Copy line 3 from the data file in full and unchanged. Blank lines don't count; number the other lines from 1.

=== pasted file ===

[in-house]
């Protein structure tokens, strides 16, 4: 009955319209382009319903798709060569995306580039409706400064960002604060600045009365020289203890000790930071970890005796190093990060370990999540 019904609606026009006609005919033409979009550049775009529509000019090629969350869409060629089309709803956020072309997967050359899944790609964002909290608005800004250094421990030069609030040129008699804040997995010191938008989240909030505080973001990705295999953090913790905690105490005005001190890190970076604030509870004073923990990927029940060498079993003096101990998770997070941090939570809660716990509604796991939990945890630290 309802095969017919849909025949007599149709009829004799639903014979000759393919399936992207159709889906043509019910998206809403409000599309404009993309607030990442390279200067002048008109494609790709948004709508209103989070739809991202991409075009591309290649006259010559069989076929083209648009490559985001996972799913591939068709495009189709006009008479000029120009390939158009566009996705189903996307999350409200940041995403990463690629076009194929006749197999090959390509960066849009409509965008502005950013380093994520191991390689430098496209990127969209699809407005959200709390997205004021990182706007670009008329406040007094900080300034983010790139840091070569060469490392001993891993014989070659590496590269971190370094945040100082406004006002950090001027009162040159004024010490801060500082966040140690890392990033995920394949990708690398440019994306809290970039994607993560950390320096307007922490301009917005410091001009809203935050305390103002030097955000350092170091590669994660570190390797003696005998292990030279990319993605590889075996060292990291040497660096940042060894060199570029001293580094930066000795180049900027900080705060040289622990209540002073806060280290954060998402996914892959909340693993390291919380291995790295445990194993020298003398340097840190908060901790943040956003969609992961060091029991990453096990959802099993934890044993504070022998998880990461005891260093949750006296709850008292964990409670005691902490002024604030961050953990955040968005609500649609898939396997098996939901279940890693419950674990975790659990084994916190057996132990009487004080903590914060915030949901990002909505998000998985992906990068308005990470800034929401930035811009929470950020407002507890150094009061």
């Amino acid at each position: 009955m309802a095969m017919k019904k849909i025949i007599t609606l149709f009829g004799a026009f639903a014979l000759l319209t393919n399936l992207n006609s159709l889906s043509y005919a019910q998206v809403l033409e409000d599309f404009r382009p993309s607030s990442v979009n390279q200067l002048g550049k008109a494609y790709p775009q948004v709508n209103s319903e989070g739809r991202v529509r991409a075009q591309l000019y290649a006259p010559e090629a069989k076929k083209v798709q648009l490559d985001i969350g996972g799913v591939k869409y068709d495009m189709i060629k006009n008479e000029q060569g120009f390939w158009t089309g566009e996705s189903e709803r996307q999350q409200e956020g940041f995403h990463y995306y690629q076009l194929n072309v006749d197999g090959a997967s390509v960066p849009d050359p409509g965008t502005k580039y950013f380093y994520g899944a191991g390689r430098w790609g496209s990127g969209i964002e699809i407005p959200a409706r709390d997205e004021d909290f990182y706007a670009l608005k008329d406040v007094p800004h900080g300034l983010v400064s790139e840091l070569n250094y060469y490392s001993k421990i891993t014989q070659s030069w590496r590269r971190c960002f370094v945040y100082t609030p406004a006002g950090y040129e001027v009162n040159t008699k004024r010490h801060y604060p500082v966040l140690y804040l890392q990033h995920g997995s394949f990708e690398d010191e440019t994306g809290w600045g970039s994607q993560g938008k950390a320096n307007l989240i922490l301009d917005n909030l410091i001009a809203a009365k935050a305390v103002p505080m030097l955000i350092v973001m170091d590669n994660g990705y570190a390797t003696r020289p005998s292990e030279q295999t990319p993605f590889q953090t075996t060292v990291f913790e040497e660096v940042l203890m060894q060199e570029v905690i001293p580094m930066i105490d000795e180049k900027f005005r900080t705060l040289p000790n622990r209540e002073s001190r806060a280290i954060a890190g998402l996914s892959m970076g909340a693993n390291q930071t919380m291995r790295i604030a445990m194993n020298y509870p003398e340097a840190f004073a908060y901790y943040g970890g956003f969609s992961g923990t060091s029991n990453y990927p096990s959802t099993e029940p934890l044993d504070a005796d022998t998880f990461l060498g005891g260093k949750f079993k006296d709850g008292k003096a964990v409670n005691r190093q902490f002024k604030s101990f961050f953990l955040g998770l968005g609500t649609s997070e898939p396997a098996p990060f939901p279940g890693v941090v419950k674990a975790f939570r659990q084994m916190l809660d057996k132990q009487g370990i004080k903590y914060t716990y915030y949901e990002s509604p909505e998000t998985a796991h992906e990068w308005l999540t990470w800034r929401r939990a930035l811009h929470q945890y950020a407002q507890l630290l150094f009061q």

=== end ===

């Amino acid at each position: 009955m309802a095969m017919k019904k849909i025949i007599t609606l149709f009829g004799a026009f639903a014979l000759l319209t393919n399936l992207n006609s159709l889906s043509y005919a019910q998206v809403l033409e409000d599309f404009r382009p993309s607030s990442v979009n390279q200067l002048g550049k008109a494609y790709p775009q948004v709508n209103s319903e989070g739809r991202v529509r991409a075009q591309l000019y290649a006259p010559e090629a069989k076929k083209v798709q648009l490559d985001i969350g996972g799913v591939k869409y068709d495009m189709i060629k006009n008479e000029q060569g120009f390939w158009t089309g566009e996705s189903e709803r996307q999350q409200e956020g940041f995403h990463y995306y690629q076009l194929n072309v006749d197999g090959a997967s390509v960066p849009d050359p409509g965008t502005k580039y950013f380093y994520g899944a191991g390689r430098w790609g496209s990127g969209i964002e699809i407005p959200a409706r709390d997205e004021d909290f990182y706007a670009l608005k008329d406040v007094p800004h900080g300034l983010v400064s790139e840091l070569n250094y060469y490392s001993k421990i891993t014989q070659s030069w590496r590269r971190c960002f370094v945040y100082t609030p406004a006002g950090y040129e001027v009162n040159t008699k004024r010490h801060y604060p500082v966040l140690y804040l890392q990033h995920g997995s394949f990708e690398d010191e440019t994306g809290w600045g970039s994607q993560g938008k950390a320096n307007l989240i922490l301009d917005n909030l410091i001009a809203a009365k935050a305390v103002p505080m030097l955000i350092v973001m170091d590669n994660g990705y570190a390797t003696r020289p005998s292990e030279q295999t990319p993605f590889q953090t075996t060292v990291f913790e040497e660096v940042l203890m060894q060199e570029v905690i001293p580094m930066i105490d000795e180049k900027f005005r900080t705060l040289p000790n622990r209540e002073s001190r806060a280290i954060a890190g998402l996914s892959m970076g909340a693993n390291q930071t919380m291995r790295i604030a445990m194993n020298y509870p003398e340097a840190f004073a908060y901790y943040g970890g956003f969609s992961g923990t060091s029991n990453y990927p096990s959802t099993e029940p934890l044993d504070a005796d022998t998880f990461l060498g005891g260093k949750f079993k006296d709850g008292k003096a964990v409670n005691r190093q902490f002024k604030s101990f961050f953990l955040g998770l968005g609500t649609s997070e898939p396997a098996p990060f939901p279940g890693v941090v419950k674990a975790f939570r659990q084994m916190l809660d057996k132990q009487g370990i004080k903590y914060t716990y915030y949901e990002s509604p909505e998000t998985a796991h992906e990068w308005l999540t990470w800034r929401r939990a930035l811009h929470q945890y950020a407002q507890l630290l150094f009061q």